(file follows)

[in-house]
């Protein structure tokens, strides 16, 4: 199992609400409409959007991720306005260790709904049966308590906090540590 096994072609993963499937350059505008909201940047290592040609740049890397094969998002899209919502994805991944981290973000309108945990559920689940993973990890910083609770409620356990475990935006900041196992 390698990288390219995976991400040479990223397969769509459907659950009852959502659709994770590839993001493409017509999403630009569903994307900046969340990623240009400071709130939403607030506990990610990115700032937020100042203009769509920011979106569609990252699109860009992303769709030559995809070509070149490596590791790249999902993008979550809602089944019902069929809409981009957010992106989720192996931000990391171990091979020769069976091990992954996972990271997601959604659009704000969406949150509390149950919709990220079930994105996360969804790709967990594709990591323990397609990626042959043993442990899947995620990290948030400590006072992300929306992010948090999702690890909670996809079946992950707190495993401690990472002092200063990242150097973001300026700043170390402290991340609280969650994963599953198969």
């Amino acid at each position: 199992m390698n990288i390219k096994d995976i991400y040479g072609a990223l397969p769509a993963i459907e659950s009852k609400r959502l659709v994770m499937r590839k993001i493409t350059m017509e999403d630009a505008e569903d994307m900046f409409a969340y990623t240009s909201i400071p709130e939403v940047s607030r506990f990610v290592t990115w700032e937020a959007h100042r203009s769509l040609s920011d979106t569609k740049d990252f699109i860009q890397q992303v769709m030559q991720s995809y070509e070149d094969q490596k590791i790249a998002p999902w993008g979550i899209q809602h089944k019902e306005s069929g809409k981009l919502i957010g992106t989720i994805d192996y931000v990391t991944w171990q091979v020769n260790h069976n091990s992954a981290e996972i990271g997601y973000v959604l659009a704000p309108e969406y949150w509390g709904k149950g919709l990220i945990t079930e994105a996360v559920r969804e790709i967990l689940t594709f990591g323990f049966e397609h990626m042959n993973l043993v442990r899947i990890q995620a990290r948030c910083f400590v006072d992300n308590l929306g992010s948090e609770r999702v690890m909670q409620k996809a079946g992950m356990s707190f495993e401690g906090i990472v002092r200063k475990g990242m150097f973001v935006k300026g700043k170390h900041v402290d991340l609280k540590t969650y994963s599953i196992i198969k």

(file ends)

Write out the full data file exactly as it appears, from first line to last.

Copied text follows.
[in-house]
């Protein structure tokens, strides 16, 4: 199992609400409409959007991720306005260790709904049966308590906090540590 096994072609993963499937350059505008909201940047290592040609740049890397094969998002899209919502994805991944981290973000309108945990559920689940993973990890910083609770409620356990475990935006900041196992 390698990288390219995976991400040479990223397969769509459907659950009852959502659709994770590839993001493409017509999403630009569903994307900046969340990623240009400071709130939403607030506990990610990115700032937020100042203009769509920011979106569609990252699109860009992303769709030559995809070509070149490596590791790249999902993008979550809602089944019902069929809409981009957010992106989720192996931000990391171990091979020769069976091990992954996972990271997601959604659009704000969406949150509390149950919709990220079930994105996360969804790709967990594709990591323990397609990626042959043993442990899947995620990290948030400590006072992300929306992010948090999702690890909670996809079946992950707190495993401690990472002092200063990242150097973001300026700043170390402290991340609280969650994963599953198969």
């Amino acid at each position: 199992m390698n990288i390219k096994d995976i991400y040479g072609a990223l397969p769509a993963i459907e659950s009852k609400r959502l659709v994770m499937r590839k993001i493409t350059m017509e999403d630009a505008e569903d994307m900046f409409a969340y990623t240009s909201i400071p709130e939403v940047s607030r506990f990610v290592t990115w700032e937020a959007h100042r203009s769509l040609s920011d979106t569609k740049d990252f699109i860009q890397q992303v769709m030559q991720s995809y070509e070149d094969q490596k590791i790249a998002p999902w993008g979550i899209q809602h089944k019902e306005s069929g809409k981009l919502i957010g992106t989720i994805d192996y931000v990391t991944w171990q091979v020769n260790h069976n091990s992954a981290e996972i990271g997601y973000v959604l659009a704000p309108e969406y949150w509390g709904k149950g919709l990220i945990t079930e994105a996360v559920r969804e790709i967990l689940t594709f990591g323990f049966e397609h990626m042959n993973l043993v442990r899947i990890q995620a990290r948030c910083f400590v006072d992300n308590l929306g992010s948090e609770r999702v690890m909670q409620k996809a079946g992950m356990s707190f495993e401690g906090i990472v002092r200063k475990g990242m150097f973001v935006k300026g700043k170390h900041v402290d991340l609280k540590t969650y994963s599953i196992i198969k």